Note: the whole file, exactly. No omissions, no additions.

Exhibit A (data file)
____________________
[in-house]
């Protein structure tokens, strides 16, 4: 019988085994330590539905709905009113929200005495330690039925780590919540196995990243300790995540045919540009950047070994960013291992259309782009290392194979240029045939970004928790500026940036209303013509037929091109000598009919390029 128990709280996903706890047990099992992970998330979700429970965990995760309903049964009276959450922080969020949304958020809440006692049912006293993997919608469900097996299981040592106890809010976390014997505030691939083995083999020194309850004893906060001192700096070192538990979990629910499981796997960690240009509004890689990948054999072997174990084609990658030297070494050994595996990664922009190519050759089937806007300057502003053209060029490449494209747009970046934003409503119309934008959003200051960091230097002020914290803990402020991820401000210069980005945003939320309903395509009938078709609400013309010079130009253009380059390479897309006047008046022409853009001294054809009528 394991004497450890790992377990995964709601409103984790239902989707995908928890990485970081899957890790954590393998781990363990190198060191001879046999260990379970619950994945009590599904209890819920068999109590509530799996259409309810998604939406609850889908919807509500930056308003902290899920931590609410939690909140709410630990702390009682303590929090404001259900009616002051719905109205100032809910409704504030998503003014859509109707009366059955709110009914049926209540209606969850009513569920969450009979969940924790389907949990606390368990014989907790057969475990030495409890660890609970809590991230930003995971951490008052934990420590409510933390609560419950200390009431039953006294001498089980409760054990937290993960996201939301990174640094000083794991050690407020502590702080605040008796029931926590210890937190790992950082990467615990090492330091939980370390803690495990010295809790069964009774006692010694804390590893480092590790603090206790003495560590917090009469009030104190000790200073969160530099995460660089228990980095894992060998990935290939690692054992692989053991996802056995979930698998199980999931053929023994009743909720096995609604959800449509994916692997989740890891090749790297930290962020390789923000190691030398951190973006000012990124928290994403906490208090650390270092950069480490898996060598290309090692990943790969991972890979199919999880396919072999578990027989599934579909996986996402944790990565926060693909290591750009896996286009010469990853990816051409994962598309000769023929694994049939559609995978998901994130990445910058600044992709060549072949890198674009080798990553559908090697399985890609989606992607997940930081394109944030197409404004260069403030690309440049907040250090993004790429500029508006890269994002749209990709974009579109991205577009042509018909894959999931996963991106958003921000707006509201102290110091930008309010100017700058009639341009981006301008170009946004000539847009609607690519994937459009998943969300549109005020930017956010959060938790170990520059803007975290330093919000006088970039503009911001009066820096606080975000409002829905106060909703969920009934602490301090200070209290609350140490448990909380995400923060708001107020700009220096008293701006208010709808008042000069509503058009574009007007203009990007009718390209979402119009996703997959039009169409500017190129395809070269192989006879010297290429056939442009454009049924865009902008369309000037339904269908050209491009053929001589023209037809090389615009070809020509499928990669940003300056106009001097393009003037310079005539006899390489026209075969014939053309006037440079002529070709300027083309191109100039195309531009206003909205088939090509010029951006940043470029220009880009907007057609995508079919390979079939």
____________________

[in-house]
């Protein structure tokens, strides 16, 4: 019988085994330590539905709905009113929200005495330690039925780590919540196995990243300790995540045919540009950047070994960013291992259309782009290392194979240029045939970004928790500026940036209303013509037929091109000598009919390029 128990709280996903706890047990099992992970998330979700429970965990995760309903049964009276959450922080969020949304958020809440006692049912006293993997919608469900097996299981040592106890809010976390014997505030691939083995083999020194309850004893906060001192700096070192538990979990629910499981796997960690240009509004890689990948054999072997174990084609990658030297070494050994595996990664922009190519050759089937806007300057502003053209060029490449494209747009970046934003409503119309934008959003200051960091230097002020914290803990402020991820401000210069980005945003939320309903395509009938078709609400013309010079130009253009380059390479897309006047008046022409853009001294054809009528 394991004497450890790992377990995964709601409103984790239902989707995908928890990485970081899957890790954590393998781990363990190198060191001879046999260990379970619950994945009590599904209890819920068999109590509530799996259409309810998604939406609850889908919807509500930056308003902290899920931590609410939690909140709410630990702390009682303590929090404001259900009616002051719905109205100032809910409704504030998503003014859509109707009366059955709110009914049926209540209606969850009513569920969450009979969940924790389907949990606390368990014989907790057969475990030495409890660890609970809590991230930003995971951490008052934990420590409510933390609560419950200390009431039953006294001498089980409760054990937290993960996201939301990174640094000083794991050690407020502590702080605040008796029931926590210890937190790992950082990467615990090492330091939980370390803690495990010295809790069964009774006692010694804390590893480092590790603090206790003495560590917090009469009030104190000790200073969160530099995460660089228990980095894992060998990935290939690692054992692989053991996802056995979930698998199980999931053929023994009743909720096995609604959800449509994916692997989740890891090749790297930290962020390789923000190691030398951190973006000012990124928290994403906490208090650390270092950069480490898996060598290309090692990943790969991972890979199919999880396919072999578990027989599934579909996986996402944790990565926060693909290591750009896996286009010469990853990816051409994962598309000769023929694994049939559609995978998901994130990445910058600044992709060549072949890198674009080798990553559908090697399985890609989606992607997940930081394109944030197409404004260069403030690309440049907040250090993004790429500029508006890269994002749209990709974009579109991205577009042509018909894959999931996963991106958003921000707006509201102290110091930008309010100017700058009639341009981006301008170009946004000539847009609607690519994937459009998943969300549109005020930017956010959060938790170990520059803007975290330093919000006088970039503009911001009066820096606080975000409002829905106060909703969920009934602490301090200070209290609350140490448990909380995400923060708001107020700009220096008293701006208010709808008042000069509503058009574009007007203009990007009718390209979402119009996703997959039009169409500017190129395809070269192989006879010297290429056939442009454009049924865009902008369309000037339904269908050209491009053929001589023209037809090389615009070809020509499928990669940003300056106009001097393009003037310079005539006899390489026209075969014939053309006037440079002529070709300027083309191109100039195309531009206003909205088939090509010029951006940043470029220009880009907007057609995508079919390979079939």